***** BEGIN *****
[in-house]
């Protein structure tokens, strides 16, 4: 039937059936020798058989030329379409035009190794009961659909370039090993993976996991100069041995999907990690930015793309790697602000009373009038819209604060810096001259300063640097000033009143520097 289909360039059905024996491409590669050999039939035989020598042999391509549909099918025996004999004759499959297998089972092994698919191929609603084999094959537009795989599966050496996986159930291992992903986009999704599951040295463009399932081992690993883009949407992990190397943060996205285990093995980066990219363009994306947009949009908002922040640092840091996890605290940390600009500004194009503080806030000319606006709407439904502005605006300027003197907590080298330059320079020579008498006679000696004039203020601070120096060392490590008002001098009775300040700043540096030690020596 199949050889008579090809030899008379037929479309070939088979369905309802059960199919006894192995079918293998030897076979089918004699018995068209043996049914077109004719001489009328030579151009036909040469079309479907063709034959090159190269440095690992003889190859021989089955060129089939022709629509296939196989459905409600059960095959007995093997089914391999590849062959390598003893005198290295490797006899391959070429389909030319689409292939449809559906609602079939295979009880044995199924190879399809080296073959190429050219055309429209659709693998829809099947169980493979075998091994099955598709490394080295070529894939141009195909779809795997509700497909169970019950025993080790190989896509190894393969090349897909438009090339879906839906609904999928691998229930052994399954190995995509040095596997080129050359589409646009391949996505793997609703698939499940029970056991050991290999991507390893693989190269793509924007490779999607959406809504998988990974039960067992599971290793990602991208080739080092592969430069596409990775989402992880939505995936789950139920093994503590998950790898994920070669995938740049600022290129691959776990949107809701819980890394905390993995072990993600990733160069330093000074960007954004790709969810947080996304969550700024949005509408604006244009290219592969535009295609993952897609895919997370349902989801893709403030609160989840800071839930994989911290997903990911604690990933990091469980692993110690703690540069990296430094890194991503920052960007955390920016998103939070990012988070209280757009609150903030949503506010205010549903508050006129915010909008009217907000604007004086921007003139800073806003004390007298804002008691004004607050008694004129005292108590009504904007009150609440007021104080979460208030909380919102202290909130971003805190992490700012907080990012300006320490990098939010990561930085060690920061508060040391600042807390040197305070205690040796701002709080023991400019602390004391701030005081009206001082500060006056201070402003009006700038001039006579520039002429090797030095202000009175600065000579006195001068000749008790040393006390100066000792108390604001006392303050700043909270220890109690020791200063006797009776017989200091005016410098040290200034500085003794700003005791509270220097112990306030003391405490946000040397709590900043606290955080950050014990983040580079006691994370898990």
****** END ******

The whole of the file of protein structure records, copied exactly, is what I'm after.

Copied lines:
[in-house]
């Protein structure tokens, strides 16, 4: 039937059936020798058989030329379409035009190794009961659909370039090993993976996991100069041995999907990690930015793309790697602000009373009038819209604060810096001259300063640097000033009143520097 289909360039059905024996491409590669050999039939035989020598042999391509549909099918025996004999004759499959297998089972092994698919191929609603084999094959537009795989599966050496996986159930291992992903986009999704599951040295463009399932081992690993883009949407992990190397943060996205285990093995980066990219363009994306947009949009908002922040640092840091996890605290940390600009500004194009503080806030000319606006709407439904502005605006300027003197907590080298330059320079020579008498006679000696004039203020601070120096060392490590008002001098009775300040700043540096030690020596 199949050889008579090809030899008379037929479309070939088979369905309802059960199919006894192995079918293998030897076979089918004699018995068209043996049914077109004719001489009328030579151009036909040469079309479907063709034959090159190269440095690992003889190859021989089955060129089939022709629509296939196989459905409600059960095959007995093997089914391999590849062959390598003893005198290295490797006899391959070429389909030319689409292939449809559906609602079939295979009880044995199924190879399809080296073959190429050219055309429209659709693998829809099947169980493979075998091994099955598709490394080295070529894939141009195909779809795997509700497909169970019950025993080790190989896509190894393969090349897909438009090339879906839906609904999928691998229930052994399954190995995509040095596997080129050359589409646009391949996505793997609703698939499940029970056991050991290999991507390893693989190269793509924007490779999607959406809504998988990974039960067992599971290793990602991208080739080092592969430069596409990775989402992880939505995936789950139920093994503590998950790898994920070669995938740049600022290129691959776990949107809701819980890394905390993995072990993600990733160069330093000074960007954004790709969810947080996304969550700024949005509408604006244009290219592969535009295609993952897609895919997370349902989801893709403030609160989840800071839930994989911290997903990911604690990933990091469980692993110690703690540069990296430094890194991503920052960007955390920016998103939070990012988070209280757009609150903030949503506010205010549903508050006129915010909008009217907000604007004086921007003139800073806003004390007298804002008691004004607050008694004129005292108590009504904007009150609440007021104080979460208030909380919102202290909130971003805190992490700012907080990012300006320490990098939010990561930085060690920061508060040391600042807390040197305070205690040796701002709080023991400019602390004391701030005081009206001082500060006056201070402003009006700038001039006579520039002429090797030095202000009175600065000579006195001068000749008790040393006390100066000792108390604001006392303050700043909270220890109690020791200063006797009776017989200091005016410098040290200034500085003794700003005791509270220097112990306030003391405490946000040397709590900043606290955080950050014990983040580079006691994370898990």